Gies’ iMBA: Inside A Disruptive Online MBA Option

Brooke Elliott at Gies College

Associate Dean Brooke Elliott leads the online initiative at Gies College of Business

Byrne: When something isn’t measured, it’s not managed. And this is a really important point in all of management. The data helps the faculty member know whether he or she is connecting with the students and can also use that information to adjust the learning. And if a student isn’t attending or isn’t engaging with the archived recording of a live class, they need to be pinged.

Elliott: And we do ping them. So to your point, I mean, we are a very data-driven unit. We have two fully embedded data scientists within online programs. And we utilize our data to ensure that we deliver engaging sessions to be able to track student performance. We know, if a student hasn’t watched a video, we can ping them and say, ‘We noticed you haven’t completed this portion of the MOOC, you should complete it.’ Or, ‘We noticed that you haven’t attended any of the live sessions, can we help you? Are you struggling at work? If this is not a great semester for you, we can enroll you in a similar course or in the same course in the next eight-week period.’ So that flexibility allows us to check in on our students, to encourage them to continue to engage. And if there’s a reason they’re not engaging, we have the flexibility to allow them to delay the program a bit. And that’s one of the great things about our program from a flexibility perspective.

Byrne: In terms of your high engagement strategy, there are some online programs that offer no live Internet classes. And then there are programs like yours that have live classes every single week with a professor who’s engaging with the class. Can you just give us a sense for how much of the iMBA is live and how much is not?

Elliott: Each of our courses is a combination of synchronous and asynchronous learning. And, whenever I talk about the MOOC based components, and that’s what’s hosted on Coursera, it’s an engaging part, but it’s a very small percentage of our overall course. I think about that portion as just a high-end digital textbook. So would you rather pick up a textbook and answer those knowledge questions at the end of chapter one? Or would you rather engage in a series of high definition movie production quality videos and learn in that way? Most of what happens, happens in those live sessions. And in terms of engagement, we also don’t require any on-campus visits. A lot of online programs have a required on-campus immersion, or it requires that you come to campus for a two-week period over the course of your degree. We do not require that, but we do provide opportunities. Every fall, we’re able to host an event where we invite all of our online students back to campus called the iConverge. Unfortunately, we’re not going to be able to hold that event this year because of the pandemic. But we had anticipated over 1,000 students to converge on Champaign-Urbana. And we also host meetups in immersions all over the world. And so this is something that’s very popular. So we do provide those opportunities to engage in person and to meet the faculty and to meet the staff. It’s just not a requirement of our program.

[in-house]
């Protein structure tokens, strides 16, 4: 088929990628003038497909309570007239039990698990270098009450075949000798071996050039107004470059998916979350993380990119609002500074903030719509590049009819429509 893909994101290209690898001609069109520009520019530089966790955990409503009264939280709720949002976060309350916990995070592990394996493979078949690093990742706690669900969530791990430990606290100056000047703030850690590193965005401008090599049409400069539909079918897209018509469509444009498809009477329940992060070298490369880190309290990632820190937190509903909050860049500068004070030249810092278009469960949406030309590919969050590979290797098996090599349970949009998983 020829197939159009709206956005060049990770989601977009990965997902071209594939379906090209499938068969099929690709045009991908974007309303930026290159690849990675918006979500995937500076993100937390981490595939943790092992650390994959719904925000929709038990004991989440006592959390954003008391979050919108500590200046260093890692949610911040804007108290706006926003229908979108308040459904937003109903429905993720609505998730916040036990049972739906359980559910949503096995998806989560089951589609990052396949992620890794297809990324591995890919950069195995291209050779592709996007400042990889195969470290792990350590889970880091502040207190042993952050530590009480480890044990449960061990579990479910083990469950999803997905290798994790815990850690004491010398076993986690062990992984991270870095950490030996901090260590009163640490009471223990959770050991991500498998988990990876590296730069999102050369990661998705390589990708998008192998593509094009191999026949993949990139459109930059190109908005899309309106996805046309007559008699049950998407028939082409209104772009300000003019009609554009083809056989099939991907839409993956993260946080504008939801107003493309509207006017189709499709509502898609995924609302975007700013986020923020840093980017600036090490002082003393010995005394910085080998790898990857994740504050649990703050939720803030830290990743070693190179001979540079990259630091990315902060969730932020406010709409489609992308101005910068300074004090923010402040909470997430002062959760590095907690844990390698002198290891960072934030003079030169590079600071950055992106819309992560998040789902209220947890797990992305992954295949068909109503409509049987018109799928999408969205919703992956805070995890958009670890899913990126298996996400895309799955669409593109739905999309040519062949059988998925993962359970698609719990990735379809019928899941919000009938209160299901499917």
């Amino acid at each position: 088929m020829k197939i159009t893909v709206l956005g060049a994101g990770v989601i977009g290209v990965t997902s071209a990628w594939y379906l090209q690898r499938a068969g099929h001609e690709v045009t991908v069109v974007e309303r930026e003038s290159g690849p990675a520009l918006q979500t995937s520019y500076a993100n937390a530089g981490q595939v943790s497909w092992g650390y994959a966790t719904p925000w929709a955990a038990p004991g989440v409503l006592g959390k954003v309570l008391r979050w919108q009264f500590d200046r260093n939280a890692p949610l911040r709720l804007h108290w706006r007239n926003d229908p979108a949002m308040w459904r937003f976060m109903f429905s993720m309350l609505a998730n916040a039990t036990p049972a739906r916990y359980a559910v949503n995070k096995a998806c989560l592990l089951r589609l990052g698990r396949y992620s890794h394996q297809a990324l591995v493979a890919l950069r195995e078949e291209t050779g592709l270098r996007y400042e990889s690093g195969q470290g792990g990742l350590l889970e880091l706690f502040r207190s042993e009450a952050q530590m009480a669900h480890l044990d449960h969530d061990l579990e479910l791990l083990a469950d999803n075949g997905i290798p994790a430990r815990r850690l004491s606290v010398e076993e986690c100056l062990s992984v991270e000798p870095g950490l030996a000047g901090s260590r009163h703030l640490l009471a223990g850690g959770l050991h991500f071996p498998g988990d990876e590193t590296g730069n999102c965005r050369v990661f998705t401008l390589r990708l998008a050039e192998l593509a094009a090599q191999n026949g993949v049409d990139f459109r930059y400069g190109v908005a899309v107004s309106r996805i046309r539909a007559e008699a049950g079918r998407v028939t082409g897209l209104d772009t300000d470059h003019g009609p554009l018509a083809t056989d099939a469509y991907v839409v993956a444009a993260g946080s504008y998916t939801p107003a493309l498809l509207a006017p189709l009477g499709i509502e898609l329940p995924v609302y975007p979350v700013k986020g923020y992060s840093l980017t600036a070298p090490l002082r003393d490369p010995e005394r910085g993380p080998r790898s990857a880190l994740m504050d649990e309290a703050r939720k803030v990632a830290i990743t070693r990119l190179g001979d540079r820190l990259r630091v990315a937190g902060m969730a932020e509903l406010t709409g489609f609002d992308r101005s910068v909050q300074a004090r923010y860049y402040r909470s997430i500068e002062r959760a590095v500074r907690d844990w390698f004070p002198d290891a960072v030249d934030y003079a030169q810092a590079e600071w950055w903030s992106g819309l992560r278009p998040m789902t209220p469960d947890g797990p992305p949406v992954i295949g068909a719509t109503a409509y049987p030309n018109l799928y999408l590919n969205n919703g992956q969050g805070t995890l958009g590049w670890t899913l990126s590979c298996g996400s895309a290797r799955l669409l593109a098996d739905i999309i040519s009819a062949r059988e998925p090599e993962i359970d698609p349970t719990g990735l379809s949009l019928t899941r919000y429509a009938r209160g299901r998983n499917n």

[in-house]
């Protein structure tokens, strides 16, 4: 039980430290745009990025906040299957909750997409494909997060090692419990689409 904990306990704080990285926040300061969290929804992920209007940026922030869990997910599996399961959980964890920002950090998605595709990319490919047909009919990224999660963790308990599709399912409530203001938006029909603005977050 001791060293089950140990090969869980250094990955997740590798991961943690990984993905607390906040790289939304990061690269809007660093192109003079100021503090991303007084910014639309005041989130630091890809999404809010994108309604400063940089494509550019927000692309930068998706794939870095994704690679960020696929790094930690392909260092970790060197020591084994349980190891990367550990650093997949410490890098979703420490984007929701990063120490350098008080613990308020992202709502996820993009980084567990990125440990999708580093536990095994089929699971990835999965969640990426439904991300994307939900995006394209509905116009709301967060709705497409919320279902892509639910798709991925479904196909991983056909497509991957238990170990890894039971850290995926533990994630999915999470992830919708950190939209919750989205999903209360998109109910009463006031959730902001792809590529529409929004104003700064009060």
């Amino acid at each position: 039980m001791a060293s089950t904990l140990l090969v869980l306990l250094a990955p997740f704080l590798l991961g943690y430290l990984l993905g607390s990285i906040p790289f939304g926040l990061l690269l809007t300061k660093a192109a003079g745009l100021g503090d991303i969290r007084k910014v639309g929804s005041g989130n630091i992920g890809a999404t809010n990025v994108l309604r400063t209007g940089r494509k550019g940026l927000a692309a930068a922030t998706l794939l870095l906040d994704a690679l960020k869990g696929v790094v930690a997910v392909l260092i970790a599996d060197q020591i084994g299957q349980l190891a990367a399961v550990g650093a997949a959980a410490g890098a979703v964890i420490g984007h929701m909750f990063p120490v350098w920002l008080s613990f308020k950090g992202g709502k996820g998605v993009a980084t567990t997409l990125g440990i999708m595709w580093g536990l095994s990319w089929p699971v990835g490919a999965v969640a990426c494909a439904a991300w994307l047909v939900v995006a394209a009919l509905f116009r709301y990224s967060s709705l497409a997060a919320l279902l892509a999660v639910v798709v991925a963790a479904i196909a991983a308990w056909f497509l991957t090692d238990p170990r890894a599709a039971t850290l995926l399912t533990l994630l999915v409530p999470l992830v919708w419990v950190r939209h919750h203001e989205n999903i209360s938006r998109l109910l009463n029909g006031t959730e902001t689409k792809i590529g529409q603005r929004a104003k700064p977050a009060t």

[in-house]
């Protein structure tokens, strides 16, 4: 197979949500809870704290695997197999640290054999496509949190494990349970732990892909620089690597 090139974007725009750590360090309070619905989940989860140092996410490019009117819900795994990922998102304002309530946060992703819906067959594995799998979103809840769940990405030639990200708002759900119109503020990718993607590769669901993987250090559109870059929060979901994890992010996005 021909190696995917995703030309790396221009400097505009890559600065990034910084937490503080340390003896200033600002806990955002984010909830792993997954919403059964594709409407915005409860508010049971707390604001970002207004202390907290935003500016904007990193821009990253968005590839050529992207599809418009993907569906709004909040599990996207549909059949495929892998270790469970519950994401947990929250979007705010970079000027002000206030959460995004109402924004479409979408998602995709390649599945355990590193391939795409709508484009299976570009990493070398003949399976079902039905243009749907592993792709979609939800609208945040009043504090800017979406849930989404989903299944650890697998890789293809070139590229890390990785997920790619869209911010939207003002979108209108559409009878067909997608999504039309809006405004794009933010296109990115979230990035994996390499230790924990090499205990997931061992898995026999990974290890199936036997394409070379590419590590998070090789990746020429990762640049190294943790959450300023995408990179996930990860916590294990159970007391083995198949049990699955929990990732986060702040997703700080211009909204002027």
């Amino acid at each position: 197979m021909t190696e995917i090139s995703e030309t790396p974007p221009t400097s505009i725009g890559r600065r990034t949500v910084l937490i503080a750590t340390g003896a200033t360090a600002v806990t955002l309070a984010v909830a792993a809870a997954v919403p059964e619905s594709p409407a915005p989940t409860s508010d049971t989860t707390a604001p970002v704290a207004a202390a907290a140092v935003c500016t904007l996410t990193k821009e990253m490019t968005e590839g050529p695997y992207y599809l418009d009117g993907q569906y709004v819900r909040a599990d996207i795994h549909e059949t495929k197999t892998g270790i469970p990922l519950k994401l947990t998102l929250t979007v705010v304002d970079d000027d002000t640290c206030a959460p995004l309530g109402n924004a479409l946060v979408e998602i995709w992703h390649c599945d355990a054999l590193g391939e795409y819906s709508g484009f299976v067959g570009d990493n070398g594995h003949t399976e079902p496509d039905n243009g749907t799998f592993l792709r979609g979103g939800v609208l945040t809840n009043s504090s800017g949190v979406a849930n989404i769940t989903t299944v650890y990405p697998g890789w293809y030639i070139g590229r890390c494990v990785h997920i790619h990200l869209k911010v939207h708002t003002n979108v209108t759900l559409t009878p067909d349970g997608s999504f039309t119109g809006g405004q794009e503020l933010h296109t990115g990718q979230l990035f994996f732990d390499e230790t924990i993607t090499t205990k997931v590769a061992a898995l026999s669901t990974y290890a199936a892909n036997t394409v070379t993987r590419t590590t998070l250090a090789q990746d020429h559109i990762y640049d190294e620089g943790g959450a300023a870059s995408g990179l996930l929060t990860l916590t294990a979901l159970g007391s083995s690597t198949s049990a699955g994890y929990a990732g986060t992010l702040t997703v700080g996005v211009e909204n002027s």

Byrne: I also want to just go through a few other natural advantages to an online program. I think the number one advantage, frankly, is you don’t have to quit your job. And therefore you’re not losing income while you’re learning. That’s a big deal. I think the second thing is, as you pointed out before, what you learn in the classroom today, you can apply at work tomorrow. And that’s an important aspect of the education because you realize the immediate returns to your career and your effectiveness in the job, right?

Elliott: We hear stories all the time where students are able to take what they learned in class one week back to their job and contribute positively to their unit or to the organization. It just gives them a lot of confidence. We have a video actually of our students who talked about the exposure to machine learning. She never thought she would have the ability to build that competency or that skill. It allowed her to take on a new project at work that she would otherwise have not had. From a data perspective, we survey our students all the time. So, 95% of our students said that they are able to immediately take what they learned in the iMBA back to work. Some 53% receive a new job offer or a promotion during the program–not upon completion of the program, which is when most programs measure success, but during the program. So there is that immediate concrete return on investment.